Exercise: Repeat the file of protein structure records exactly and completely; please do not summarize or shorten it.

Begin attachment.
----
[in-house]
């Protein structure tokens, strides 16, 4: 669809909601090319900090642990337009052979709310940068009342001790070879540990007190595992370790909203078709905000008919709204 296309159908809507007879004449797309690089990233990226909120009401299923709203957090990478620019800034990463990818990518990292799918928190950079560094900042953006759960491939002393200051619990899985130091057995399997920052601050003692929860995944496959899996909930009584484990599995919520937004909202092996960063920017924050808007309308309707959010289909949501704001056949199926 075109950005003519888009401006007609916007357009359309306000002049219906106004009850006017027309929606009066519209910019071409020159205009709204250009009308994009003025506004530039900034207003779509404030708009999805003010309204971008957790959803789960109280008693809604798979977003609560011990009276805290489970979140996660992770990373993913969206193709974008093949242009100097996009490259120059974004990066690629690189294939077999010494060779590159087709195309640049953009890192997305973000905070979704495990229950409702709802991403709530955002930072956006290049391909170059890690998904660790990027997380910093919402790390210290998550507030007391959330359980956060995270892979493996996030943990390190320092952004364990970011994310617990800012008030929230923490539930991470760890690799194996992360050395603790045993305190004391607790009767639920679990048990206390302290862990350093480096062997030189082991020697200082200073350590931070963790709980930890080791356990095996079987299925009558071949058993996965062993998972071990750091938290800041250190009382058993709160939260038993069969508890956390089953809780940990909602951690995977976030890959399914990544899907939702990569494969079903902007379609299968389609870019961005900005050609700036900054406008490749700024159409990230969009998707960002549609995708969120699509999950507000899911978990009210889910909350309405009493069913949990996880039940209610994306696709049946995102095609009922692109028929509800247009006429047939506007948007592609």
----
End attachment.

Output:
[in-house]
């Protein structure tokens, strides 16, 4: 669809909601090319900090642990337009052979709310940068009342001790070879540990007190595992370790909203078709905000008919709204 296309159908809507007879004449797309690089990233990226909120009401299923709203957090990478620019800034990463990818990518990292799918928190950079560094900042953006759960491939002393200051619990899985130091057995399997920052601050003692929860995944496959899996909930009584484990599995919520937004909202092996960063920017924050808007309308309707959010289909949501704001056949199926 075109950005003519888009401006007609916007357009359309306000002049219906106004009850006017027309929606009066519209910019071409020159205009709204250009009308994009003025506004530039900034207003779509404030708009999805003010309204971008957790959803789960109280008693809604798979977003609560011990009276805290489970979140996660992770990373993913969206193709974008093949242009100097996009490259120059974004990066690629690189294939077999010494060779590159087709195309640049953009890192997305973000905070979704495990229950409702709802991403709530955002930072956006290049391909170059890690998904660790990027997380910093919402790390210290998550507030007391959330359980956060995270892979493996996030943990390190320092952004364990970011994310617990800012008030929230923490539930991470760890690799194996992360050395603790045993305190004391607790009767639920679990048990206390302290862990350093480096062997030189082991020697200082200073350590931070963790709980930890080791356990095996079987299925009558071949058993996965062993998972071990750091938290800041250190009382058993709160939260038993069969508890956390089953809780940990909602951690995977976030890959399914990544899907939702990569494969079903902007379609299968389609870019961005900005050609700036900054406008490749700024159409990230969009998707960002549609995708969120699509999950507000899911978990009210889910909350309405009493069913949990996880039940209610994306696709049946995102095609009922692109028929509800247009006429047939506007948007592609």